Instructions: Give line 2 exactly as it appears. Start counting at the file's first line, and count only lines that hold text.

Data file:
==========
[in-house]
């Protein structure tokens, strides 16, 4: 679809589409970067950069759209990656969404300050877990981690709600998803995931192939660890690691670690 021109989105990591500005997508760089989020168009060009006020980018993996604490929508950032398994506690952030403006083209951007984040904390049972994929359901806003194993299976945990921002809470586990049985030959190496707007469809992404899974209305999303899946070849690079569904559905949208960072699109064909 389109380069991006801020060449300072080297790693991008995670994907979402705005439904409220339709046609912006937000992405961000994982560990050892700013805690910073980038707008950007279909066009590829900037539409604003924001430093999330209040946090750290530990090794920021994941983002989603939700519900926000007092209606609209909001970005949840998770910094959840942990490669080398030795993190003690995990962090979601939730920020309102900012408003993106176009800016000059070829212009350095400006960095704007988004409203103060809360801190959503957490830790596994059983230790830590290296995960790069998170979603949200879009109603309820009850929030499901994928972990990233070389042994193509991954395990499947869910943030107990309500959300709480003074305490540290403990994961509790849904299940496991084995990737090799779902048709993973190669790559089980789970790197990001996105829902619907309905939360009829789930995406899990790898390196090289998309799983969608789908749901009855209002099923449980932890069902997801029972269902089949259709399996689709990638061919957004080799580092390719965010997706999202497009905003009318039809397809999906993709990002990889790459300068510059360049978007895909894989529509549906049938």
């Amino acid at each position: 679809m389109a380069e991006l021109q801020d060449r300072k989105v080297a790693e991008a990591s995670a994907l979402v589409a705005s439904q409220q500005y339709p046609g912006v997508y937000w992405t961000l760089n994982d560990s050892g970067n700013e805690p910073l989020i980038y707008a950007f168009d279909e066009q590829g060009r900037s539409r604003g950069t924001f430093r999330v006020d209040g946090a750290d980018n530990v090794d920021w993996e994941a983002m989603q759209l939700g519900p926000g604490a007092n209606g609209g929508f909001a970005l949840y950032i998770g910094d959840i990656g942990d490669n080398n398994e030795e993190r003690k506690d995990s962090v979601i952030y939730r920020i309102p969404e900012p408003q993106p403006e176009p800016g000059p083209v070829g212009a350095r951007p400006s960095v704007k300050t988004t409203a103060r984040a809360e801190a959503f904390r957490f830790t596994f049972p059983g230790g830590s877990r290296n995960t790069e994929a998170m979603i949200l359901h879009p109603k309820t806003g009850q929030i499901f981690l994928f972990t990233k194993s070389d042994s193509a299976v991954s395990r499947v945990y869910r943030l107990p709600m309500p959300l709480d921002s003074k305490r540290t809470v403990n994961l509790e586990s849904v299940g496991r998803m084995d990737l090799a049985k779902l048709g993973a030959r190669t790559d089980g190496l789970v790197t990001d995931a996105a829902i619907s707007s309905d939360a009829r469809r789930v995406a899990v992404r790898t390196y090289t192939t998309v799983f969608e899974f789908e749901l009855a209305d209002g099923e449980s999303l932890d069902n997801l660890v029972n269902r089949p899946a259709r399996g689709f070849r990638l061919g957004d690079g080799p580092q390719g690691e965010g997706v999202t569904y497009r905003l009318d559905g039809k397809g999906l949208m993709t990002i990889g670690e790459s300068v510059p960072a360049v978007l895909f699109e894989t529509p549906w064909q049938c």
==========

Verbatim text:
């Protein structure tokens, strides 16, 4: 679809589409970067950069759209990656969404300050877990981690709600998803995931192939660890690691670690 021109989105990591500005997508760089989020168009060009006020980018993996604490929508950032398994506690952030403006083209951007984040904390049972994929359901806003194993299976945990921002809470586990049985030959190496707007469809992404899974209305999303899946070849690079569904559905949208960072699109064909 389109380069991006801020060449300072080297790693991008995670994907979402705005439904409220339709046609912006937000992405961000994982560990050892700013805690910073980038707008950007279909066009590829900037539409604003924001430093999330209040946090750290530990090794920021994941983002989603939700519900926000007092209606609209909001970005949840998770910094959840942990490669080398030795993190003690995990962090979601939730920020309102900012408003993106176009800016000059070829212009350095400006960095704007988004409203103060809360801190959503957490830790596994059983230790830590290296995960790069998170979603949200879009109603309820009850929030499901994928972990990233070389042994193509991954395990499947869910943030107990309500959300709480003074305490540290403990994961509790849904299940496991084995990737090799779902048709993973190669790559089980789970790197990001996105829902619907309905939360009829789930995406899990790898390196090289998309799983969608789908749901009855209002099923449980932890069902997801029972269902089949259709399996689709990638061919957004080799580092390719965010997706999202497009905003009318039809397809999906993709990002990889790459300068510059360049978007895909894989529509549906049938």